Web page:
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Welcoming arms

Madilyn Miller explores how CFA students experience N.L. culture

Student Life

By Madilyn Miller

If anyone likes theatre the way I do, they may know the musical Come From Away.

It is based on the true events in Newfoundland and Labrador following 9/11, in which 38 planes were grounded in Gander.

The people in those planes were taken care of and welcomed for several days, and it became a national indicator that Newfoundlanders were not only up for anything, but also incredibly welcoming, accommodating, and kind.

The title, however, is not a new term, and is actually used across Canada’s Atlantic provinces.

What it means is pretty self-explanatory: someone who has come from away.

Like me, I am not from Newfoundland, and like other come from aways, Newfoundland is my home.

Casual conversations

Last week, I had a conversation with two students who are also not from Newfoundland, who call this wet rock of ours home for now.

We talked about many things, like the attitudes of Newfoundlanders, and what it’s like to be away from your home and the importance of culture.

So, what is it like?

“Nowhere has the same level of genuine fondness that people living in Newfoundland have for each other.”

The first thing they mentioned was as most people say: they felt welcome.

Newfoundlanders, I find, do not hesitate to share their culture and try to ensure that everyone feels as comfortable and at-home as they can.

From the friendly hellos in the streets to the casual conversations at the counter in the grocery store, one student remarked that it was nothing like where they were from.

I can also add in my two cents: I have lived in four different countries (and two provinces within Canada) and I can say that nowhere has the same level of genuine fondness that people living in Newfoundland have for each other.

Outside the inner circle

However, another student noted how isolating it can feel here, and the culture can “feel like a cult.”

What they meant by that is that Newfoundland’s culture is deeply embedded and “everybody knows everybody.” Except, they don’t know you, and you don’t know them.

When you move here from somewhere else, suddenly you find yourself outside of that circle, that community.

“You can somehow still feel isolated, and are looking in through a window at the culture.”

Despite the kindness and friendliness, it can somehow still feel lonely here, when you know you never experienced Newfoundland the way locals do.

You never visited family from around the bay because your family is across the country, or across an ocean.

You can somehow still feel isolated, and are looking in through a window at the culture that Newfoundlanders get to enjoy; no amount of Screech Ins and local slang can change that for some people.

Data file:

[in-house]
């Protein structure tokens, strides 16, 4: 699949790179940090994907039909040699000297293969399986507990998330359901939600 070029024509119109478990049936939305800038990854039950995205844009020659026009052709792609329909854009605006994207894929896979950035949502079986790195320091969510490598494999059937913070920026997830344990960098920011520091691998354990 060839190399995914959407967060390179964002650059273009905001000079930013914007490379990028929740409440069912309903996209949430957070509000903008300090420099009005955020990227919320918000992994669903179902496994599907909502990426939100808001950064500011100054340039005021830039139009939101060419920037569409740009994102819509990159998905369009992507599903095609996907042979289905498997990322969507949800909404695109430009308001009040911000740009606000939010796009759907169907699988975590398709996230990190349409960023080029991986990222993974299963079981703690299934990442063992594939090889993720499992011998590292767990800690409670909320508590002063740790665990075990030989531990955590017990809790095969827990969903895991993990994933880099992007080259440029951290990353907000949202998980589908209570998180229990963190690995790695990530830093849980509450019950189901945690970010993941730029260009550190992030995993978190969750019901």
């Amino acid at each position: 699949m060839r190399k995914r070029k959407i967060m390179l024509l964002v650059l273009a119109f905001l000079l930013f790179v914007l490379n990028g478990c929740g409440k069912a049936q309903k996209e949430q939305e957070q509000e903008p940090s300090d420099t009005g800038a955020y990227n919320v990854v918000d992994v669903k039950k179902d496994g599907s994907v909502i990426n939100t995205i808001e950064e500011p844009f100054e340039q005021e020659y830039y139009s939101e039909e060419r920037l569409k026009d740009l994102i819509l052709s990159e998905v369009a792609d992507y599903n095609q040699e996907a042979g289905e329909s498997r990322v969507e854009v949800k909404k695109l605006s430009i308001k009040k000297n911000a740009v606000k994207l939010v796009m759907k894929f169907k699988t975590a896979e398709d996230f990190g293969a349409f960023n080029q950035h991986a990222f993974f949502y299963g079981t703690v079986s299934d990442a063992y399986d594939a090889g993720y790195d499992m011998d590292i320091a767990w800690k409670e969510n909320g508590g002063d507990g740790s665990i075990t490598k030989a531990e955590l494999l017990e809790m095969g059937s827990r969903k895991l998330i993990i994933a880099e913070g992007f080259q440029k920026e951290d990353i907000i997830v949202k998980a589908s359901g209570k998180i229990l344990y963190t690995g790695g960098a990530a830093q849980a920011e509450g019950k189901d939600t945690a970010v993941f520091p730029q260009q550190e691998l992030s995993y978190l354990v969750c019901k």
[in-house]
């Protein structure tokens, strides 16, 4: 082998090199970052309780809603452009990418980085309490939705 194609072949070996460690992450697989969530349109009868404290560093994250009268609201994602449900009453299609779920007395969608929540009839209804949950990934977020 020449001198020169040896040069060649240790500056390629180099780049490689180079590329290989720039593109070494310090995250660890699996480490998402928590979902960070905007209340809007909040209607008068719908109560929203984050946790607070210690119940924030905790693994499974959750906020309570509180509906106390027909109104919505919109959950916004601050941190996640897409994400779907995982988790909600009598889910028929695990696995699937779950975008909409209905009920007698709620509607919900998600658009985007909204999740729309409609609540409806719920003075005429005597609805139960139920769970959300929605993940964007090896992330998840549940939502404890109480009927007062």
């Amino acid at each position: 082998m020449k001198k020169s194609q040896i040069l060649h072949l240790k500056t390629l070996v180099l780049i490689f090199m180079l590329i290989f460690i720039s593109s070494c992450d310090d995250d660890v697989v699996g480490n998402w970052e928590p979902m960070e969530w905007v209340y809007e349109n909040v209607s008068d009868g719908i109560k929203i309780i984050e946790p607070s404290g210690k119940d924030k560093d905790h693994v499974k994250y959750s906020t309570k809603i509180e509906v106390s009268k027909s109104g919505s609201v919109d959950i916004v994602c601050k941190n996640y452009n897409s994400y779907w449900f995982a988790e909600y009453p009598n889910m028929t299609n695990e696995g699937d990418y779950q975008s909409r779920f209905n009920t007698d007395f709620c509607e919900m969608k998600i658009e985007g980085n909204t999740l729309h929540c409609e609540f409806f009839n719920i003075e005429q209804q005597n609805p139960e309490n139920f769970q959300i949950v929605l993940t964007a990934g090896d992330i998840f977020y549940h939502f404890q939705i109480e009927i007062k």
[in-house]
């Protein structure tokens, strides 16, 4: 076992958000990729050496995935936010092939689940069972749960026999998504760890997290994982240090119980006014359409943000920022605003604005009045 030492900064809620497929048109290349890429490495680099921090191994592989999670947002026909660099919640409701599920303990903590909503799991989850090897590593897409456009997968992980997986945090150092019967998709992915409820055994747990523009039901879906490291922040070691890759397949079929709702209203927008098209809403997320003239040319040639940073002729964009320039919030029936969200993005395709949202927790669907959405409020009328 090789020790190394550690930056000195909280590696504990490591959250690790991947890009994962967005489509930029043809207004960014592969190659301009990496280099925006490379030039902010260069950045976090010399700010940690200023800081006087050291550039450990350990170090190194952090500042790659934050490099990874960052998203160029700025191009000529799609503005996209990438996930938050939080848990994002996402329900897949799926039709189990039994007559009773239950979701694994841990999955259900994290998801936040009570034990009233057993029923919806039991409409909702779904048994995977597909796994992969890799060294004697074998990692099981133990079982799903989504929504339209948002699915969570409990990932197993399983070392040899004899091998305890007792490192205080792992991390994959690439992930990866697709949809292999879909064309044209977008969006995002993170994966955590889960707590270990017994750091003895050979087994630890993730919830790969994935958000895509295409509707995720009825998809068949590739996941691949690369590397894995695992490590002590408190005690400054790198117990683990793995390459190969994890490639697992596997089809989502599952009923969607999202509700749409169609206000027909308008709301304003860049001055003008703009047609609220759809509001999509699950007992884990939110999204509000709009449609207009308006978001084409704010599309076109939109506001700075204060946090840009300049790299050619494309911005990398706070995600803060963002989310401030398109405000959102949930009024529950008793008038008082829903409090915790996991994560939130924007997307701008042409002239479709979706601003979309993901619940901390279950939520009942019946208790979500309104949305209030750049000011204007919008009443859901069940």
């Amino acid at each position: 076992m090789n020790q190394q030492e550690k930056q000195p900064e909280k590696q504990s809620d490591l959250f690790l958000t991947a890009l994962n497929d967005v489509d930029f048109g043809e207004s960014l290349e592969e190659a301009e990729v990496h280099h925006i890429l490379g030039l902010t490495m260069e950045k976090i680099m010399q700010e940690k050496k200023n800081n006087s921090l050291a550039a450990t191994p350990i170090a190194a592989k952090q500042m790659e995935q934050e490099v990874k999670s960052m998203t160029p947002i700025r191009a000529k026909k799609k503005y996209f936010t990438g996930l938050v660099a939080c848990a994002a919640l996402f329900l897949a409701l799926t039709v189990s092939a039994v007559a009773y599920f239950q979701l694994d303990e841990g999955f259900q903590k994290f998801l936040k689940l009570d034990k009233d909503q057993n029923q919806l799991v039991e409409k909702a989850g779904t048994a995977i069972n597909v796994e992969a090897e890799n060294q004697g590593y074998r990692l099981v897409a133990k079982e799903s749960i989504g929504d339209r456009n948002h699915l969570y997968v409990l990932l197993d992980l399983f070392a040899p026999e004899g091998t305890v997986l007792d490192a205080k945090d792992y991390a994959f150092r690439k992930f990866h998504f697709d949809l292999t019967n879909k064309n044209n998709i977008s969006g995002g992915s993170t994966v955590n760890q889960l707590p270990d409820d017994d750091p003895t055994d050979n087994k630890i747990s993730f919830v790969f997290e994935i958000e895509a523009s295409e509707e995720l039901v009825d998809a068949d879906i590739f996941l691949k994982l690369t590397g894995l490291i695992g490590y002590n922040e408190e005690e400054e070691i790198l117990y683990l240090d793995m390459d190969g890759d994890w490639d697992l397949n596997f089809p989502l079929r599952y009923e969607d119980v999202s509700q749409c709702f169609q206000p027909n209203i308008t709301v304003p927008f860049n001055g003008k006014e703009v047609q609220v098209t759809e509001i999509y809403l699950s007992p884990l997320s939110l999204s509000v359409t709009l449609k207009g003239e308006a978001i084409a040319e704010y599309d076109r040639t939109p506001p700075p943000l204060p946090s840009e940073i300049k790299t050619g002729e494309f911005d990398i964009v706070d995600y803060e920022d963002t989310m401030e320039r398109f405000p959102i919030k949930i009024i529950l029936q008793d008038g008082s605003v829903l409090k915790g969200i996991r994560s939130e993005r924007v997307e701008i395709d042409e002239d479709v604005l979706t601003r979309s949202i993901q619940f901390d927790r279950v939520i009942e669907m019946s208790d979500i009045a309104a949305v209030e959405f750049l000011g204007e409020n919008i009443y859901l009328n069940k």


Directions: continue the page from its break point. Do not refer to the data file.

Another issue that was brought up was keeping your culture, or your language alive.

When you move here from somewhere that doesn’t speak English as a primary language, the suddenness of only speaking English is like whiplash.

Madilyn Miller wears a light coloured sweater and stands between stacks of library books.
Madilyn Miller says newcomers to N.L. should kiss the cod during a Screech In, but should also know that their culture belongs here, too.
Photo: Rich Blenkinsopp

One student I talked to said that not speaking their language every day has caused them to feel unfamiliar with it, something they never wanted or imagined.

And while the international community of Newfoundland is growing steadily, it is sometimes difficult to find someone who speaks your language, or knows your  mannerisms.

There are pockets of students here from the same country or culture, and I can see the joy in that; keeping and sharing your culture in a new place.

But as one of the students mentioned, it can sometimes feel almost encouraged to assimilate here, in Newfoundland’s own journey to keep its culture alive.

Roots are important

This is not to say that Newfoundland pushes the international community aside; as I said earlier, some feel welcome here.

I have lived here before, and my connection to this island runs deep, but acknowledging my roots is just as important.

Culture is meant to breathe. It is meant to be passed along, generation to generation, parent to child, and the joy of sharing it is unmatched. So, kiss the cod during a Screech In, but also please know that your culture belongs here, too.

I hope anyone coming from away does not feel alone here. I hope you’re all safe, and happy.

And I hope that you get to enjoy your culture here just as much as locals do.


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